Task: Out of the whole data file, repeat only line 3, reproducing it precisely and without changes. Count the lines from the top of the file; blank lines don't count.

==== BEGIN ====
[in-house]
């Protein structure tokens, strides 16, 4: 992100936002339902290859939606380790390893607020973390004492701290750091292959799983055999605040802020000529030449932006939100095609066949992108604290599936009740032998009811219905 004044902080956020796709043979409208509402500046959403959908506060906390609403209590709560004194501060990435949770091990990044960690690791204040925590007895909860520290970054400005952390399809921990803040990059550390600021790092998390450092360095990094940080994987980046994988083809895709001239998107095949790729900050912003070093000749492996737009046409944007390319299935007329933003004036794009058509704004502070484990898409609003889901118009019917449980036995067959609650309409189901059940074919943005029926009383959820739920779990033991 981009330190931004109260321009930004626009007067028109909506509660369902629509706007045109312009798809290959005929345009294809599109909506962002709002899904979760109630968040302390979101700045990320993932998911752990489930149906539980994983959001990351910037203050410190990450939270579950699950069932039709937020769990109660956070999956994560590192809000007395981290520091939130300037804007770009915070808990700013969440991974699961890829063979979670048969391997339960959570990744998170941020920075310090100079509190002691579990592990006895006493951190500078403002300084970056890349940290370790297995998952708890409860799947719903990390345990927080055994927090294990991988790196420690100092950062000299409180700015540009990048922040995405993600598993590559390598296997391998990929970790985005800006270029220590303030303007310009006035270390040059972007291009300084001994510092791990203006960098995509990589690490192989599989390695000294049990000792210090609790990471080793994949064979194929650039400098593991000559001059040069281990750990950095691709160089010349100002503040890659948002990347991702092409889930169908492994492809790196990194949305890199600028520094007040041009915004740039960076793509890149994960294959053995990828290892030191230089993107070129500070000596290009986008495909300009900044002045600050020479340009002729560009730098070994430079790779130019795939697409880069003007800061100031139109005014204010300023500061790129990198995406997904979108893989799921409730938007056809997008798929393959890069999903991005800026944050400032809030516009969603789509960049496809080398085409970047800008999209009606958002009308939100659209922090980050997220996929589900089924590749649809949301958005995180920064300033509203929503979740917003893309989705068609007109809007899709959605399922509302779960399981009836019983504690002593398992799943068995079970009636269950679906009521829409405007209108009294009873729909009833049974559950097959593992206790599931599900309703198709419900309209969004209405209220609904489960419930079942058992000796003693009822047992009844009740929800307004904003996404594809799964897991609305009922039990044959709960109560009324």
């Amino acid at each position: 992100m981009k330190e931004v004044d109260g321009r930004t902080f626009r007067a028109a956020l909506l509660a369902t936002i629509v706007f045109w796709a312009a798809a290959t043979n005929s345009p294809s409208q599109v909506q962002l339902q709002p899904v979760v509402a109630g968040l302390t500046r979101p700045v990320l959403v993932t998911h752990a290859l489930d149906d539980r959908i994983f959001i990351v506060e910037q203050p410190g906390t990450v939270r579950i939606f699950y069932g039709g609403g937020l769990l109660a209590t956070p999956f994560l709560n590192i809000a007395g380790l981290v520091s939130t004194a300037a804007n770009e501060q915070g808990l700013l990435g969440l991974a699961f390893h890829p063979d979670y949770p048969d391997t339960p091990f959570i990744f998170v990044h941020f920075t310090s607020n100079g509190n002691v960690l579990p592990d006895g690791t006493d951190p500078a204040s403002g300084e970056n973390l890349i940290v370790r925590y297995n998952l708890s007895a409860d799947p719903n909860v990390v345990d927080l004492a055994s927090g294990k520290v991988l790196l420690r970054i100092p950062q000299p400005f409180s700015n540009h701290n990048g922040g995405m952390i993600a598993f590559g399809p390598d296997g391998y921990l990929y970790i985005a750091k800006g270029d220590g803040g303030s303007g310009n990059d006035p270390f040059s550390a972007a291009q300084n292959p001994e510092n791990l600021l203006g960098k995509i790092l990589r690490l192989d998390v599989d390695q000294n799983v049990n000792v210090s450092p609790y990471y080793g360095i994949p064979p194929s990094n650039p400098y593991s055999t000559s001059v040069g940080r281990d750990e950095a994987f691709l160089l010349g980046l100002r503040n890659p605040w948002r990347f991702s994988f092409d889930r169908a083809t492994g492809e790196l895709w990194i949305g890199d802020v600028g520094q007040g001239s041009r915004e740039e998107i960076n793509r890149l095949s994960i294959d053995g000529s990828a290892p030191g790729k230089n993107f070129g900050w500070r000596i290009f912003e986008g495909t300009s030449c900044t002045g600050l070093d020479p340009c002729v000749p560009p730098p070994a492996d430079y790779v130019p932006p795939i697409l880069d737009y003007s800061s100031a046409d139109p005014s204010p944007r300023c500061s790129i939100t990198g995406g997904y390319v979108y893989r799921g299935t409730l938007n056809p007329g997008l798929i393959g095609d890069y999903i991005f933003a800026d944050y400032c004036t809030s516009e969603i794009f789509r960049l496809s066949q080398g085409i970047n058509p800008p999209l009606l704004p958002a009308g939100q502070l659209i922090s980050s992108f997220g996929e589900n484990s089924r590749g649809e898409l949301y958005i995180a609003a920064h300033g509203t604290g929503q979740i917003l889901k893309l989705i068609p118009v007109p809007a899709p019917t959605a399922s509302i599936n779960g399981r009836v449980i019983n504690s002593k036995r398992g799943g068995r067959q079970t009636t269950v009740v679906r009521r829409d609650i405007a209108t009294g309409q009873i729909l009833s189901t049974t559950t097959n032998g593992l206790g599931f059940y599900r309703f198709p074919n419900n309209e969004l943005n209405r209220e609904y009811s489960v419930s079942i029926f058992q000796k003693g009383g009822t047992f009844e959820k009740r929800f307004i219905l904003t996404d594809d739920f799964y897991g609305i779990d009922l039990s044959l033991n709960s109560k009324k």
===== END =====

């Amino acid at each position: 992100m981009k330190e931004v004044d109260g321009r930004t902080f626009r007067a028109a956020l909506l509660a369902t936002i629509v706007f045109w796709a312009a798809a290959t043979n005929s345009p294809s409208q599109v909506q962002l339902q709002p899904v979760v509402a109630g968040l302390t500046r979101p700045v990320l959403v993932t998911h752990a290859l489930d149906d539980r959908i994983f959001i990351v506060e910037q203050p410190g906390t990450v939270r579950i939606f699950y069932g039709g609403g937020l769990l109660a209590t956070p999956f994560l709560n590192i809000a007395g380790l981290v520091s939130t004194a300037a804007n770009e501060q915070g808990l700013l990435g969440l991974a699961f390893h890829p063979d979670y949770p048969d391997t339960p091990f959570i990744f998170v990044h941020f920075t310090s607020n100079g509190n002691v960690l579990p592990d006895g690791t006493d951190p500078a204040s403002g300084e970056n973390l890349i940290v370790r925590y297995n998952l708890s007895a409860d799947p719903n909860v990390v345990d927080l004492a055994s927090g294990k520290v991988l790196l420690r970054i100092p950062q000299p400005f409180s700015n540009h701290n990048g922040g995405m952390i993600a598993f590559g399809p390598d296997g391998y921990l990929y970790i985005a750091k800006g270029d220590g803040g303030s303007g310009n990059d006035p270390f040059s550390a972007a291009q300084n292959p001994e510092n791990l600021l203006g960098k995509i790092l990589r690490l192989d998390v599989d390695q000294n799983v049990n000792v210090s450092p609790y990471y080793g360095i994949p064979p194929s990094n650039p400098y593991s055999t000559s001059v040069g940080r281990d750990e950095a994987f691709l160089l010349g980046l100002r503040n890659p605040w948002r990347f991702s994988f092409d889930r169908a083809t492994g492809e790196l895709w990194i949305g890199d802020v600028g520094q007040g001239s041009r915004e740039e998107i960076n793509r890149l095949s994960i294959d053995g000529s990828a290892p030191g790729k230089n993107f070129g900050w500070r000596i290009f912003e986008g495909t300009s030449c900044t002045g600050l070093d020479p340009c002729v000749p560009p730098p070994a492996d430079y790779v130019p932006p795939i697409l880069d737009y003007s800061s100031a046409d139109p005014s204010p944007r300023c500061s790129i939100t990198g995406g997904y390319v979108y893989r799921g299935t409730l938007n056809p007329g997008l798929i393959g095609d890069y999903i991005f933003a800026d944050y400032c004036t809030s516009e969603i794009f789509r960049l496809s066949q080398g085409i970047n058509p800008p999209l009606l704004p958002a009308g939100q502070l659209i922090s980050s992108f997220g996929e589900n484990s089924r590749g649809e898409l949301y958005i995180a609003a920064h300033g509203t604290g929503q979740i917003l889901k893309l989705i068609p118009v007109p809007a899709p019917t959605a399922s509302i599936n779960g399981r009836v449980i019983n504690s002593k036995r398992g799943g068995r067959q079970t009636t269950v009740v679906r009521r829409d609650i405007a209108t009294g309409q009873i729909l009833s189901t049974t559950t097959n032998g593992l206790g599931f059940y599900r309703f198709p074919n419900n309209e969004l943005n209405r209220e609904y009811s489960v419930s079942i029926f058992q000796k003693g009383g009822t047992f009844e959820k009740r929800f307004i219905l904003t996404d594809d739920f799964y897991g609305i779990d009922l039990s044959l033991n709960s109560k009324k």